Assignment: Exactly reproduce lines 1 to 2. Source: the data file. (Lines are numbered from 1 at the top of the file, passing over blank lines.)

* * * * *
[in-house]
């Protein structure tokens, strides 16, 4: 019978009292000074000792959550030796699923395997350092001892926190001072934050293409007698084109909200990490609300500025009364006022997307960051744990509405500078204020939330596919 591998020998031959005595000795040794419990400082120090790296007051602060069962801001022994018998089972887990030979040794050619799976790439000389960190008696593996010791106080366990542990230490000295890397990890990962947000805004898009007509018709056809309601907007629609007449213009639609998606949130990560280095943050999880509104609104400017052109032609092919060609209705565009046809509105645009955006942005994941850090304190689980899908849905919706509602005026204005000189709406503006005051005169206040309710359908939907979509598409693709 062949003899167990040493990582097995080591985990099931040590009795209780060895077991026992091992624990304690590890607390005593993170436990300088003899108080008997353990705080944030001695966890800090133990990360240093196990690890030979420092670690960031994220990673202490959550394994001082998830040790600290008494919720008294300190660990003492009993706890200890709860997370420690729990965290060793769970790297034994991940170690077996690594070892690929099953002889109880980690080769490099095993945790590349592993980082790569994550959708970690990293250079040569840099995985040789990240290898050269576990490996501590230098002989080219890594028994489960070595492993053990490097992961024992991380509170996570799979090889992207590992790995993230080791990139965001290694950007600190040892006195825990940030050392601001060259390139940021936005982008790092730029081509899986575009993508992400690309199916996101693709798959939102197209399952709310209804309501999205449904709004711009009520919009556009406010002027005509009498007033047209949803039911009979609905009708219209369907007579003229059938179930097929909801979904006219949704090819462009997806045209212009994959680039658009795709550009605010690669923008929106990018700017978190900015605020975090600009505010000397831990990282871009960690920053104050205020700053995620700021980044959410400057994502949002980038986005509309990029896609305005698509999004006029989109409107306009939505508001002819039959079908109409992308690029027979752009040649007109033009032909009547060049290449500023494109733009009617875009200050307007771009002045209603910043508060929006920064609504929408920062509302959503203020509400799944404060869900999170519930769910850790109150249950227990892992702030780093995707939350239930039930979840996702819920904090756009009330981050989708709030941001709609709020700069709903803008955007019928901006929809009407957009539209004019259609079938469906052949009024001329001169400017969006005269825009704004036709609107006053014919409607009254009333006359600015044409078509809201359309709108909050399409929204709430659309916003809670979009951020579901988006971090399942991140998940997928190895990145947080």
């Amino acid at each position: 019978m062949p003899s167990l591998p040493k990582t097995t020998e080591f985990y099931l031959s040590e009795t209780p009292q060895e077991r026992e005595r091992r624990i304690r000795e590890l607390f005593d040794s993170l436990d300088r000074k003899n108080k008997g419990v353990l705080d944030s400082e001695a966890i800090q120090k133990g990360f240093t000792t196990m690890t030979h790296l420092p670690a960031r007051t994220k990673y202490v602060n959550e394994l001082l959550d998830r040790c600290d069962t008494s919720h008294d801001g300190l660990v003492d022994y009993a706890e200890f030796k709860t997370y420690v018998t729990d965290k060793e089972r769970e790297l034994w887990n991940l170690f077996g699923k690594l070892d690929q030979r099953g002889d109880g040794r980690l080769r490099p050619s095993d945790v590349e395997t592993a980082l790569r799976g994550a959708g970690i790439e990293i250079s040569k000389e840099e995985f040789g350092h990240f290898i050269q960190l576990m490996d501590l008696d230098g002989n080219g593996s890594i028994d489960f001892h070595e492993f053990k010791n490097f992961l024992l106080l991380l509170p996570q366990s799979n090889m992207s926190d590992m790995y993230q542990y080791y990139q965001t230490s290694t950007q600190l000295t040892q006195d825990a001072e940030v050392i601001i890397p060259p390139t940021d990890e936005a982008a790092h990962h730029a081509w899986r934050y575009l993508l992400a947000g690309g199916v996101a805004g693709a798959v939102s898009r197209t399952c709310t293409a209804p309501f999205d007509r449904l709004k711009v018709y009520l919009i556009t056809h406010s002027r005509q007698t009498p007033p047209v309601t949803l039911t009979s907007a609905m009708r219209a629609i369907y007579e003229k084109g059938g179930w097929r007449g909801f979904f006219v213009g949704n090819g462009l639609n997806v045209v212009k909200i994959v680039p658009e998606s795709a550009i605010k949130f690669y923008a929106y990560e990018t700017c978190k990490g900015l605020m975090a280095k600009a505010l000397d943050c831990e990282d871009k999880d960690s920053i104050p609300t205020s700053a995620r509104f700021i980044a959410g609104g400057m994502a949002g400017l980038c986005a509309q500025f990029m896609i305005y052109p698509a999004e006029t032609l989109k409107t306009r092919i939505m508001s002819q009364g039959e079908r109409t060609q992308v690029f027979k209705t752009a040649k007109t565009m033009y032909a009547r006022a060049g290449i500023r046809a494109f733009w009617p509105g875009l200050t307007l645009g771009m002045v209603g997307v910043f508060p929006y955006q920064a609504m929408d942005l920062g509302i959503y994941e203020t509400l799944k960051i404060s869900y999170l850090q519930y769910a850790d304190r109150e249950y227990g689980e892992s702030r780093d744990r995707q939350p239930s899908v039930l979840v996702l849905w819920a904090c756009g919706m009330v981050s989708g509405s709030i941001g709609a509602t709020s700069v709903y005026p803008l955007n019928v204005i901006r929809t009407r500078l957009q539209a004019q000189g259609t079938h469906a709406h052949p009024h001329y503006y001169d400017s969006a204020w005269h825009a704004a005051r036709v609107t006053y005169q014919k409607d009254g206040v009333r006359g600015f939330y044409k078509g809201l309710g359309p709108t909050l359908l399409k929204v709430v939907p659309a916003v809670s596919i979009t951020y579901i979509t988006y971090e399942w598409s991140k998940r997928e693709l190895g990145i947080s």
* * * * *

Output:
[in-house]
């Protein structure tokens, strides 16, 4: 019978009292000074000792959550030796699923395997350092001892926190001072934050293409007698084109909200990490609300500025009364006022997307960051744990509405500078204020939330596919 591998020998031959005595000795040794419990400082120090790296007051602060069962801001022994018998089972887990030979040794050619799976790439000389960190008696593996010791106080366990542990230490000295890397990890990962947000805004898009007509018709056809309601907007629609007449213009639609998606949130990560280095943050999880509104609104400017052109032609092919060609209705565009046809509105645009955006942005994941850090304190689980899908849905919706509602005026204005000189709406503006005051005169206040309710359908939907979509598409693709 062949003899167990040493990582097995080591985990099931040590009795209780060895077991026992091992624990304690590890607390005593993170436990300088003899108080008997353990705080944030001695966890800090133990990360240093196990690890030979420092670690960031994220990673202490959550394994001082998830040790600290008494919720008294300190660990003492009993706890200890709860997370420690729990965290060793769970790297034994991940170690077996690594070892690929099953002889109880980690080769490099095993945790590349592993980082790569994550959708970690990293250079040569840099995985040789990240290898050269576990490996501590230098002989080219890594028994489960070595492993053990490097992961024992991380509170996570799979090889992207590992790995993230080791990139965001290694950007600190040892006195825990940030050392601001060259390139940021936005982008790092730029081509899986575009993508992400690309199916996101693709798959939102197209399952709310209804309501999205449904709004711009009520919009556009406010002027005509009498007033047209949803039911009979609905009708219209369907007579003229059938179930097929909801979904006219949704090819462009997806045209212009994959680039658009795709550009605010690669923008929106990018700017978190900015605020975090600009505010000397831990990282871009960690920053104050205020700053995620700021980044959410400057994502949002980038986005509309990029896609305005698509999004006029989109409107306009939505508001002819039959079908109409992308690029027979752009040649007109033009032909009547060049290449500023494109733009009617875009200050307007771009002045209603910043508060929006920064609504929408920062509302959503203020509400799944404060869900999170519930769910850790109150249950227990892992702030780093995707939350239930039930979840996702819920904090756009009330981050989708709030941001709609709020700069709903803008955007019928901006929809009407957009539209004019259609079938469906052949009024001329001169400017969006005269825009704004036709609107006053014919409607009254009333006359600015044409078509809201359309709108909050399409929204709430659309916003809670979009951020579901988006971090399942991140998940997928190895990145947080």